Harvest of Hope: Stories of Life-Changing Gifts
Kay Marshall Strom, InterVarsity Press, 2007, ISBN 9780830834426, 200 pages, $15.00 softcover.
In Harvest of Hope, Kay Marshall Strom investigates firsthand the problem of "donor burnout" in America. She says that many people are hesitant to give their resources to charitable organizations because they are skeptical about how they will be used and feel no personal connection to their donation.
In light of this, Strom decided to examine the problem by partnering with several mission organizations (Samaritans' Purse, Partners International, etc.) to follow up on overseas donor gifts. Her findings were nothing short of astounding. Individuals as well as communities were being dramatically transformed all over the world by the small donations given by regular families in America. The gospel is being shared tremendously in areas like Sudan, Cambodia, Senegal, China, and other impoverished nations, just a few dollars at a time.
Strom's book is filled with story after story of God's provision. She tells about Ramadu who after his Bible training came back to minister to the idol-worshiping village that had aggressively rejected him for being Christian. Another story involves an AIDS sufferer named Kamala, who learned about the Lord and how to be financially self-sufficient through learning trade skills in an AIDS victim program named Oasis. Harvest of Hope has so many uplifting tales that show how financial gifts, great or small, truly can change someone's life for the present and for the eternal.
At the end of the book, Strom also gives practical advice on how to donate wisely and personally, based on the specific ministries the donor is interested in helping. She advocates making sure to check the financial accounts of the organizations you give to, as well as any "fine print" or "disclaimers," to ensure you know how your dollars are being used.
This book will give hope and inspiration to pastors who are looking for a way to encourage the congregation in giving to make a personal connection with their donations. In our affluent society, it is easy to forget about Christ's command to care for the poor. Connections like the ones Strom describes serve both to awaken the Church to action and to open long-closed doors to the gospel message.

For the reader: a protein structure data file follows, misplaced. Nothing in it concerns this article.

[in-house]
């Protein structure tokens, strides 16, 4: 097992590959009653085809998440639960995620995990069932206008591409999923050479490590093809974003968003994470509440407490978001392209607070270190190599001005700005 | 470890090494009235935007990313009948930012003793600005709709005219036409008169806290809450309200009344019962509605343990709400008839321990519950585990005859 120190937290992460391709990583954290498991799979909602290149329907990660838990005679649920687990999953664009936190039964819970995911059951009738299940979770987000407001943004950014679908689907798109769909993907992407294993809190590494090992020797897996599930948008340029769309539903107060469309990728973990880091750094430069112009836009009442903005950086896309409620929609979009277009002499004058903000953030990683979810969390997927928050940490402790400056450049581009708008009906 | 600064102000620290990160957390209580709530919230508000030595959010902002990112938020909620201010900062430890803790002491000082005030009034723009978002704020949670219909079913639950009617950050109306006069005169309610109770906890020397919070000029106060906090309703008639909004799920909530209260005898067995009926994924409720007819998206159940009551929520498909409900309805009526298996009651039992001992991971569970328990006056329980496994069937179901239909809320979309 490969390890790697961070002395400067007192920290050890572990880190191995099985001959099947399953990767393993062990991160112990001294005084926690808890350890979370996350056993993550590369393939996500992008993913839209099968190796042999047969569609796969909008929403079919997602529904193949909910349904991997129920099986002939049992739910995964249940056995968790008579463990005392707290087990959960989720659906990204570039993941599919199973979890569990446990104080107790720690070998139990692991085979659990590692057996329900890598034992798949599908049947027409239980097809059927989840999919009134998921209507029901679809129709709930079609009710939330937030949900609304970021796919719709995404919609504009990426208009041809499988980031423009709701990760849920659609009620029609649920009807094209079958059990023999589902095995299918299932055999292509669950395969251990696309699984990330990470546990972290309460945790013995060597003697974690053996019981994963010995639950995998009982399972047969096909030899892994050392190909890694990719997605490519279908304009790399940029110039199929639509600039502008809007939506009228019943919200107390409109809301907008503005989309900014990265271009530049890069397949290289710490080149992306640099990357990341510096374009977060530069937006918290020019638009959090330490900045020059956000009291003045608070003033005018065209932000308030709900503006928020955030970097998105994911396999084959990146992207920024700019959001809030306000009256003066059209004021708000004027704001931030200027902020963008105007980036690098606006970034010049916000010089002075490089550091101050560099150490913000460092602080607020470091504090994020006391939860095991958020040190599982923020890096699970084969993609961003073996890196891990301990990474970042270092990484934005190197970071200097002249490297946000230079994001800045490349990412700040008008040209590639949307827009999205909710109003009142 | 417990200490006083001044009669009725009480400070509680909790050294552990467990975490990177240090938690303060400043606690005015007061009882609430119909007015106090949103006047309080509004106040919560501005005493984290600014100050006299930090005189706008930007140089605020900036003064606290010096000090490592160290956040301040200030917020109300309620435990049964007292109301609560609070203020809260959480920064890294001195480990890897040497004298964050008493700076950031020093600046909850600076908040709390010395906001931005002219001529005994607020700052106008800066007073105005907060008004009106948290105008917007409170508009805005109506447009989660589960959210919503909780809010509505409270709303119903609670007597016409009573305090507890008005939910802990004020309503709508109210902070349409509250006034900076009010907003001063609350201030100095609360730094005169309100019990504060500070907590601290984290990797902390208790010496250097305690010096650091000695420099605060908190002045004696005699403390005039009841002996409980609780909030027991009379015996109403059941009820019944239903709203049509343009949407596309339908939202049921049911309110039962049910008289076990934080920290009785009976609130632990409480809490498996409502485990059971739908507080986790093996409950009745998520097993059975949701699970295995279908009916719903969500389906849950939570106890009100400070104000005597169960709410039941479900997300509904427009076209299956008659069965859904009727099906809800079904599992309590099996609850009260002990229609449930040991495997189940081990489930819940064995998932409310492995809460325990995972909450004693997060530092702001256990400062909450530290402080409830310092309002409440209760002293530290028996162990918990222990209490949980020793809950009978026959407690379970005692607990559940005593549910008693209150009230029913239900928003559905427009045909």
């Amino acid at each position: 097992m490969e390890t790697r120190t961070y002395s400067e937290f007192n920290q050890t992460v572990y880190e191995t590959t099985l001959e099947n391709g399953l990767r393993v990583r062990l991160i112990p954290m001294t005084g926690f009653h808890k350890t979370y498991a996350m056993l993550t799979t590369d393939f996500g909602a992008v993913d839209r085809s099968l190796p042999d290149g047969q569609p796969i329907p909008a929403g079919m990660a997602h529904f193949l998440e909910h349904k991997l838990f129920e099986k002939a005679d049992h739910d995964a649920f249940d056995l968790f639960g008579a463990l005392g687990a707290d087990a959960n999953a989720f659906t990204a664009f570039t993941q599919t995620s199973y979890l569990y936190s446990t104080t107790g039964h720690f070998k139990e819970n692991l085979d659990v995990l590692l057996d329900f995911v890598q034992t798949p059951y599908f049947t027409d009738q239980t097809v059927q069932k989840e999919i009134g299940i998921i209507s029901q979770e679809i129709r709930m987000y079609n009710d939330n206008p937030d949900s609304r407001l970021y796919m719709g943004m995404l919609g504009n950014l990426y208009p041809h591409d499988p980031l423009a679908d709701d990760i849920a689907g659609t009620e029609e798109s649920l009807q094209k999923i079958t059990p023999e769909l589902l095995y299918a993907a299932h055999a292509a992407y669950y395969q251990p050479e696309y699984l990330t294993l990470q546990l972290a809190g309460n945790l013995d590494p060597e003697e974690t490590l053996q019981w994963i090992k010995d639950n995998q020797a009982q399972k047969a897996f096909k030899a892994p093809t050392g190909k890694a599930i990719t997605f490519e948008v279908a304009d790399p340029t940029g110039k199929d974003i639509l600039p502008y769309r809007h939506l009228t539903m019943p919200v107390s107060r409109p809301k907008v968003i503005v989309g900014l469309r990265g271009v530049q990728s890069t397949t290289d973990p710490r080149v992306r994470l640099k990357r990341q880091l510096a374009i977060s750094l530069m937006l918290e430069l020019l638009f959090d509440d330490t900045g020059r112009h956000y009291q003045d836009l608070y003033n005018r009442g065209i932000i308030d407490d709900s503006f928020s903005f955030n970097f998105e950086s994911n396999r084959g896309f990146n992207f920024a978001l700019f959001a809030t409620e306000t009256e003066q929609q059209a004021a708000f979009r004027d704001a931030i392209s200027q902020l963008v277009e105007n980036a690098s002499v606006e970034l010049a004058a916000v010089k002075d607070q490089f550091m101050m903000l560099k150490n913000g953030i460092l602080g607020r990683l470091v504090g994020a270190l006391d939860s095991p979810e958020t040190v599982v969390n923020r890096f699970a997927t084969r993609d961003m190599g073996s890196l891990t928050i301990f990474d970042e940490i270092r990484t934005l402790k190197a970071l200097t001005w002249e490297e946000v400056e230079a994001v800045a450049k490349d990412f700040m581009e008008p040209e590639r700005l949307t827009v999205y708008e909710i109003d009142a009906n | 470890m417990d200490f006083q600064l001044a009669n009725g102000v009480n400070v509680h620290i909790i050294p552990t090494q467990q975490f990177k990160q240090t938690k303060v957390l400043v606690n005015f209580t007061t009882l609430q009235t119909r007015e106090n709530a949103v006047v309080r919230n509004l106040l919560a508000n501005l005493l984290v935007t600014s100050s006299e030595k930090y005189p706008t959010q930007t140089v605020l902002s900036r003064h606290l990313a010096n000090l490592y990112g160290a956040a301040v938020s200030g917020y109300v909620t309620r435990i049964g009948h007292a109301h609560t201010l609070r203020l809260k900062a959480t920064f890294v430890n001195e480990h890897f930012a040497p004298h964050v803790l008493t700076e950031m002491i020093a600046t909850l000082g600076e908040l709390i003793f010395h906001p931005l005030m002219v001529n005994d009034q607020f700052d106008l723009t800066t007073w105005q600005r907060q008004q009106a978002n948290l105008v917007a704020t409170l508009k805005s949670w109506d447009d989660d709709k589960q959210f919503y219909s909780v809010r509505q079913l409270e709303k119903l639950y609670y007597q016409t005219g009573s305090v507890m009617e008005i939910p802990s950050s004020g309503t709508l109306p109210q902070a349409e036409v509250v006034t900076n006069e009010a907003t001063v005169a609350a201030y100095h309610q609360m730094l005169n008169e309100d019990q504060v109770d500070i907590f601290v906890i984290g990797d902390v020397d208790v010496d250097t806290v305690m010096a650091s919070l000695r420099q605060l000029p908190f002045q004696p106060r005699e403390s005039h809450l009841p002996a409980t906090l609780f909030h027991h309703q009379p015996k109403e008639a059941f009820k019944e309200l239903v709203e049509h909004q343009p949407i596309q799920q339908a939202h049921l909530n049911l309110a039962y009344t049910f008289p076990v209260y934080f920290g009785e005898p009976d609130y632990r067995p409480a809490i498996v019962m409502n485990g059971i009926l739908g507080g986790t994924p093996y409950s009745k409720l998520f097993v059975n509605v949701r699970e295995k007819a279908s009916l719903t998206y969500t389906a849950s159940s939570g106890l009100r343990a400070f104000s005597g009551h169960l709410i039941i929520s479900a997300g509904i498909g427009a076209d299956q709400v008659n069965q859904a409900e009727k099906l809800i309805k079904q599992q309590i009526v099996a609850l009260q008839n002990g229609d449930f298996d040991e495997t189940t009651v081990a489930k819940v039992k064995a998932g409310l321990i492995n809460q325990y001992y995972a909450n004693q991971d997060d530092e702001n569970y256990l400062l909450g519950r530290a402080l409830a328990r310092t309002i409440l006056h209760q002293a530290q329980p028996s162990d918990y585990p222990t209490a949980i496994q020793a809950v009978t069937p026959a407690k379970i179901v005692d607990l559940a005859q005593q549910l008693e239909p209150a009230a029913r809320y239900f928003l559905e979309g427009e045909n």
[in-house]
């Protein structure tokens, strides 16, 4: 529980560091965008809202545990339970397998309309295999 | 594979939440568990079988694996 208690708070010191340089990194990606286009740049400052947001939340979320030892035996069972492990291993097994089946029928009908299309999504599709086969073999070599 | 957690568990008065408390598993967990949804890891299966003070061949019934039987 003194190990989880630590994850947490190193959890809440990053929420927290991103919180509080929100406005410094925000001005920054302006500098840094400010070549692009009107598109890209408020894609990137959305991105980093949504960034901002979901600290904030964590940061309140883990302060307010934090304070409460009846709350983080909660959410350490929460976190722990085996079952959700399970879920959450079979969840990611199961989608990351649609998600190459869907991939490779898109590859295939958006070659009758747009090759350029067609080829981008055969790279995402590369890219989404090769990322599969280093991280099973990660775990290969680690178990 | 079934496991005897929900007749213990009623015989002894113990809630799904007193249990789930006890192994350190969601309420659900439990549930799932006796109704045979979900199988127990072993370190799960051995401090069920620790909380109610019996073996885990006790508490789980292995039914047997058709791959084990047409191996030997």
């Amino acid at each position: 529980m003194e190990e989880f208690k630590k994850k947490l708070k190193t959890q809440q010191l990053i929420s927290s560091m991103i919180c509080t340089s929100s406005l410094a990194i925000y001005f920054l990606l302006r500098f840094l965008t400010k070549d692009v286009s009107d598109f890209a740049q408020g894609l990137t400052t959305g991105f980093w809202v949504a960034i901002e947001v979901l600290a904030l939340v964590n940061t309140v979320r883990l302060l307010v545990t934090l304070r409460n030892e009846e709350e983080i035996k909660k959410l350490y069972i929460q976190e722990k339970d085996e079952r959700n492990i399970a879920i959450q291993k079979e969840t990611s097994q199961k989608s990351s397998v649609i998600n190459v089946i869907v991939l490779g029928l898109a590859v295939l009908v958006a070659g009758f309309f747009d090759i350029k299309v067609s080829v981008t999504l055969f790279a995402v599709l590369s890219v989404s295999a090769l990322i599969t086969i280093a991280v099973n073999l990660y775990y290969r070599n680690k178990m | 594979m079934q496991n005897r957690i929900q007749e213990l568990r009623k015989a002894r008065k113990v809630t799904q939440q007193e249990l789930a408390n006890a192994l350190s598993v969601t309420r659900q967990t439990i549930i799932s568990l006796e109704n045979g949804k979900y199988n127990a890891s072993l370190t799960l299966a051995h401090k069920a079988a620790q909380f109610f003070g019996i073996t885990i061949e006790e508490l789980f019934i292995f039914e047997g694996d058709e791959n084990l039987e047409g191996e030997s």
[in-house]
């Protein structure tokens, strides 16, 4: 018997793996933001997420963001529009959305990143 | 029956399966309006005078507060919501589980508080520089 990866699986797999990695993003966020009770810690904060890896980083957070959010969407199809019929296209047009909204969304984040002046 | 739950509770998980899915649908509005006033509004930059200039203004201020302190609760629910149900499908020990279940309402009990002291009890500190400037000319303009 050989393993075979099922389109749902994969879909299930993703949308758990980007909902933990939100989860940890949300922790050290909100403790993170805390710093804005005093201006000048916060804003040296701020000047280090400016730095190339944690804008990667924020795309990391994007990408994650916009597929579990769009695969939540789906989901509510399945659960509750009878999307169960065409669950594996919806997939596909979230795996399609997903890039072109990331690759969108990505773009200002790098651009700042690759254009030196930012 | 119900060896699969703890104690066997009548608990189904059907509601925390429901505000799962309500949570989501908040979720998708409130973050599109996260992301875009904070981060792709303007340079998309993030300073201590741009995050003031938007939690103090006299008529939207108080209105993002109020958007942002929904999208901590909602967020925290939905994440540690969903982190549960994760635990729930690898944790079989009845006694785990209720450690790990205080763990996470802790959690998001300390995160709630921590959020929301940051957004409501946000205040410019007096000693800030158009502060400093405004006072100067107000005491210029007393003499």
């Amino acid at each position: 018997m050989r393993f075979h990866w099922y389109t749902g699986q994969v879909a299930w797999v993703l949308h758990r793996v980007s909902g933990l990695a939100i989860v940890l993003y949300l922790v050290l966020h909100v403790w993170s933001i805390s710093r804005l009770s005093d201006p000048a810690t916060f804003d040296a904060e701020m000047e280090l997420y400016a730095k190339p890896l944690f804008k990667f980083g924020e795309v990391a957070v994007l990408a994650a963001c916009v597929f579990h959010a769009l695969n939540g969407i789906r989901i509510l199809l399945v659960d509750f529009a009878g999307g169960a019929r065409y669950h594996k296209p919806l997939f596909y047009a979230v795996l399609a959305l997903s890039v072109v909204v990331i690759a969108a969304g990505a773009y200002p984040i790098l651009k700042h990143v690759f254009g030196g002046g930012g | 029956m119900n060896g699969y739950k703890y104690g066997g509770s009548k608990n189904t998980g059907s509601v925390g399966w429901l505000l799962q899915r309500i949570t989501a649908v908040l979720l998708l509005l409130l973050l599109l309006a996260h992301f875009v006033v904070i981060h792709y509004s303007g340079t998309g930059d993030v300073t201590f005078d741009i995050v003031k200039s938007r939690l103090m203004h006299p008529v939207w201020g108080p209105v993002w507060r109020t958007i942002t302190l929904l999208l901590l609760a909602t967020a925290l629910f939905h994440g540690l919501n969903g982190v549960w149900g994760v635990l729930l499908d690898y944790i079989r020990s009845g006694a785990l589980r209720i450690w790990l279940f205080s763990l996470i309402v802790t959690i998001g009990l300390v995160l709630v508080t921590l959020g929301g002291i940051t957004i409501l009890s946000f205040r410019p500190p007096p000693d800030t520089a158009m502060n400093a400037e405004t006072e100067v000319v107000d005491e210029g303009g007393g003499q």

Her message is summed up in this comment from a Pakistani Muslim who survived the severe earthquake there in 2006: "The Christians are different. They genuinely care by hugging us, praying for us, and tending to our needs. They don't just give relief and then leave."
Type: Giving / Missions
Take: Highly Recommended
The Crucifixion of Ministry
Andrew Purves, InterVarsity Press, 2007, ISBN 0830834397, 152 pages, $15.00, softcover.
In this appeal to ministers, Purves contends that the ministries of many pastors fail to give proper honor to Christ. He recommends that ministers examine their present program of service to see if it is honoring to Jesus-and if it found wanting, that minister should allow Christ to "crucify" his ministry and make it conform to His ministry.
Purves argues that the pastor must come to grips with the truth of the deity of Christ-Jesus did not become God when He was born; He was God who came from heaven into human flesh. This living God lives in His servants; He is their inner dynamic. He is not a person who was, but the Living God resurrected from the dead.
True service for Christ, Purves shows, allows the resurrected, living Christ to work His will through us. In a very real sense, ministry cannot be ministry unless it is ultimately the work of Christ through us. That presence of Christ in us the Bible describes as being filled with or controlled by the Holy Spirit. Just as Christ is God, so too is the Spirit. The Spirit works the works of Christ in and through His servants.
The premises covered in this book are foundational to the Christian life, but we so often forget them that Purvis' work should be an excellent call for pastors to return to Christ-centered ministry.
Glen H. Jones
Time Peace: Living Here and Now with a Timeless God
Ellen Vaughn, Zondervan, 2007, ISBN 0310267269, 250 pages, $14.99, hardcover.
Time fashions our activities. Unlike God, who is timeless, we humans must face the possibilities and limitations of time. God in His wisdom has given us all the same amount of time each day, and we are stewards of that time.
In Time Peace, Vaughn examines four aspects of time: experiencing time, managing time, reviewing time, and enjoying time. Considering the first aspect, experiencing time, the writer advises us to look at the wonder of time that a timeless God has created. This God-created time also hurts because it reminds us of unpleasant things in our past.
Humans have devised many ways to measure time. Clocks and calendars have a long history and have become fairly universal in today's world. Timepieces, however, do not regulate how we manage our personal time-that we must do for ourselves.
Time will run out one day-it will be no more. Jesus will return and God's timelessness will become ours as well. Scientists study and wonder at our universe; they speculate and posit theories about creation, human existence, and the future. But science has its limits, and the Everlasting God calls the final shots.
Finally, the author recommends that we enjoy time. We have a responsibility to fulfill, a goal to attain, and a spiritual victory to achieve. Ultimately, God controls our time. No matter how we dream or how we plan, He may say, "Today your time on earth has expired."
Glen H. Jones
Type: Time Management